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Oncotarget. 2015 Jun 30;6(18):16411-21.

Plasma genetic and genomic abnormalities predict treatment response and clinical outcome in advanced prostate cancer.

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Department of Oncology, Tongji Hospital of Tongji Medical College, Huazhong University of Science and Technology, Wuhan, China.
Department of Pathology and MCW Cancer Center, Medical College of Wisconsin, Milwaukee, WI, USA.
Department of Medical Oncology, Mayo Clinic, Rochester, MN, USA.
Molecular Pharmacology and Experimental Therapeutics, Mayo Clinic, Rochester, MN, USA.
Human Molecular Genetics Center, Medical College of Wisconsin, Milwaukee, WI, USA.
Department of Urology, Medical College of Wisconsin, Milwaukee, WI, USA.
Joseph J. Zilber School of Public Health, University of Wisconsin, Milwaukee, WI, USA.
Great Lakes Genomics Center, School of Freshwater Sciences, University of Wisconsin, Milwaukee, WI, USA.


Liquid biopsies, examinations of tumor components in body fluids, have shown promise for predicting clinical outcomes. To evaluate tumor-associated genomic and genetic variations in plasma cell-free DNA (cfDNA) and their associations with treatment response and overall survival, we applied whole genome and targeted sequencing to examine the plasma cfDNAs derived from 20 patients with advanced prostate cancer. Sequencing-based genomic abnormality analysis revealed locus-specific gains or losses that were common in prostate cancer, such as 8q gains, AR amplifications, PTEN losses and TMPRSS2-ERG fusions. To estimate tumor burden in cfDNA, we developed a Plasma Genomic Abnormality (PGA) score by summing the most significant copy number variations. Cox regression analysis showed that PGA scores were significantly associated with overall survival (p < 0.04). After androgen deprivation therapy or chemotherapy, targeted sequencing showed significant mutational profile changes in genes involved in androgen biosynthesis, AR activation, DNA repair, and chemotherapy resistance. These changes may reflect the dynamic evolution of heterozygous tumor populations in response to these treatments. These results strongly support the feasibility of using non-invasive liquid biopsies as potential tools to study biological mechanisms underlying therapy-specific resistance and to predict disease progression in advanced prostate cancer.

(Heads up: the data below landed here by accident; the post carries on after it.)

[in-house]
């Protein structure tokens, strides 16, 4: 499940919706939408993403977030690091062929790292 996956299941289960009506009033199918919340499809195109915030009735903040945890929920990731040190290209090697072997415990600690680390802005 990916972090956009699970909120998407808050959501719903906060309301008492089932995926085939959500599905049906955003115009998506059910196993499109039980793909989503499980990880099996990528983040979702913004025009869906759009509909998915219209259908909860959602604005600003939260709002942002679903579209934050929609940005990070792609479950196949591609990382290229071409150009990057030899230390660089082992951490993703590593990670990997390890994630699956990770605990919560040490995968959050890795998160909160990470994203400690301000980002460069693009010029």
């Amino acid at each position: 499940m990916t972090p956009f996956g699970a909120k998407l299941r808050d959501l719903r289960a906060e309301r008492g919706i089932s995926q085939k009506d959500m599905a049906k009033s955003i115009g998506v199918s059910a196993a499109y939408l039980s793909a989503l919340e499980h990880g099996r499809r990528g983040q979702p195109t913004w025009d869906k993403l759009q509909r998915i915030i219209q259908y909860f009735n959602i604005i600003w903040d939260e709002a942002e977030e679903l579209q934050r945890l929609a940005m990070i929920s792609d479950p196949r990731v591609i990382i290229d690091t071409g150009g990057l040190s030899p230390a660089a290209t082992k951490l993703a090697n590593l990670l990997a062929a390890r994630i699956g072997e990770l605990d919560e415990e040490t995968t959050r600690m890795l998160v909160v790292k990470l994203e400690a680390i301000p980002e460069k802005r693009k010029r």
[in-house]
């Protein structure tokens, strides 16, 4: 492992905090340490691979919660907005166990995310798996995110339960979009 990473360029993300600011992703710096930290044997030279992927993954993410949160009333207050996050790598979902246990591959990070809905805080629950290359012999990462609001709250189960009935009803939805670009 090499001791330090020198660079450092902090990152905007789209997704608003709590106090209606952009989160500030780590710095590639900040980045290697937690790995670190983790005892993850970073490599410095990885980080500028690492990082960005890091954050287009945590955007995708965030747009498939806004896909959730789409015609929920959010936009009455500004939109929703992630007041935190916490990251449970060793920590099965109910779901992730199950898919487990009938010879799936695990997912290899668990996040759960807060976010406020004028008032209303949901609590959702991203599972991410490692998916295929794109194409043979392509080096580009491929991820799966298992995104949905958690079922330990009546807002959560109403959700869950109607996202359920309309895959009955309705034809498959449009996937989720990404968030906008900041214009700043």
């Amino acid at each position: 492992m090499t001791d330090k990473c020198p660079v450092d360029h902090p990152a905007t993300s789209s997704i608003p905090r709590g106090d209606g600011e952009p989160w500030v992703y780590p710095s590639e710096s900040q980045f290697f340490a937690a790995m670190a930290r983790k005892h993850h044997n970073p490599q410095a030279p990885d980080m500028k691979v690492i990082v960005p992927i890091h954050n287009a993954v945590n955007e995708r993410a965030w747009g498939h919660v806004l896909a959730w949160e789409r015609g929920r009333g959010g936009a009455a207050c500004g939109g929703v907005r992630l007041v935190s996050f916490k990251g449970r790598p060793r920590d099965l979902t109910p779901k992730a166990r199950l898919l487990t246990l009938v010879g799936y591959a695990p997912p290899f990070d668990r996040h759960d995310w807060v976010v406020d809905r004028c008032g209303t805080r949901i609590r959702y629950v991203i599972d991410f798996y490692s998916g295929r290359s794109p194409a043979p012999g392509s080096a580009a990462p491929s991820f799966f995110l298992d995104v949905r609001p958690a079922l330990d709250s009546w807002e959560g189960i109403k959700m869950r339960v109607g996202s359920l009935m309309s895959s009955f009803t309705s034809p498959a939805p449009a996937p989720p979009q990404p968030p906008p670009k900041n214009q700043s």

cell free DNA; liquid biopsy; next generation sequencing; plasma; prostate cancer

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